By Chris Carl, RTDNA Chairman
As much as I hate to admit it, gone are the days when kids would wake up early on snowy mornings and turn on the radio to see if school was closed. These days, that notice comes via an e-mail, text message or robocall directly from the school district.
I wonder if your station, like mine, is still reading school closings. In our defense, our SnoWatch program includes large employers, government announcements, day care centers, higher education and non-profit organizations, but schools are still a central component.
We’ve debated the merits of continuing to include the schools. Some feel that information is readily available elsewhere (including on OUR website and via a text sent by us), so we should concentrate on organizations that don’t have the infrastructure to get a message out to a wide audience.
On the other hand, it may be hard to believe, but not everyone uses the Internet or a smartphone or even has access to that technology, especially in rural and low-income areas. For them, radio may still be their best source for this type of information. And as someone who answers the newsroom phone on a snowy day, I can tell you that there is still a segment of the audience who turn to us for that information. (Yes, Johnny, your school is closed. Go back to sleep.)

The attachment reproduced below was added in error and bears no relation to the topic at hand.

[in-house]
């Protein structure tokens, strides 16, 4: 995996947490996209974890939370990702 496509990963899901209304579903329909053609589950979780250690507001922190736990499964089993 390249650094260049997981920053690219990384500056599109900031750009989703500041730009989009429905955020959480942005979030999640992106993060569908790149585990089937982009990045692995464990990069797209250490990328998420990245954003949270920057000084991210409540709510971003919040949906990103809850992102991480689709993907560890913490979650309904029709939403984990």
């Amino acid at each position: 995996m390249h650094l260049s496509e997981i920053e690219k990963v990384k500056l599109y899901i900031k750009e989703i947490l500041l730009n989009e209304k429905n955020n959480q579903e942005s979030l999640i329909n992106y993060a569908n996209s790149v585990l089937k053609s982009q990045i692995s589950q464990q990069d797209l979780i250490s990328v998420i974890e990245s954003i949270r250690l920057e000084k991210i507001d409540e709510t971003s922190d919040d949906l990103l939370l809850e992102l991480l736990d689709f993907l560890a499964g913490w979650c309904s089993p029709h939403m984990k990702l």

Using the comment section, I would love to hear from those of you in the radio community as to how your station is handling school closing announcements.
By the way, this is one of the times when I envy my television brethren. I wish we could put the information on a lower-third crawl and then go about the business of reporting on road conditions, how much longer the snow will continue to fall, etc.
Now, if you’ll excuse me, I need to run to the store to buy milk and bread.
- RTDNA corporate membership offers benefits, savings
- The News Director Files
- Money Matters: Questions renters should ask
- You're invited to the 2015 RTDNA Edward R. Murrow Awards Gala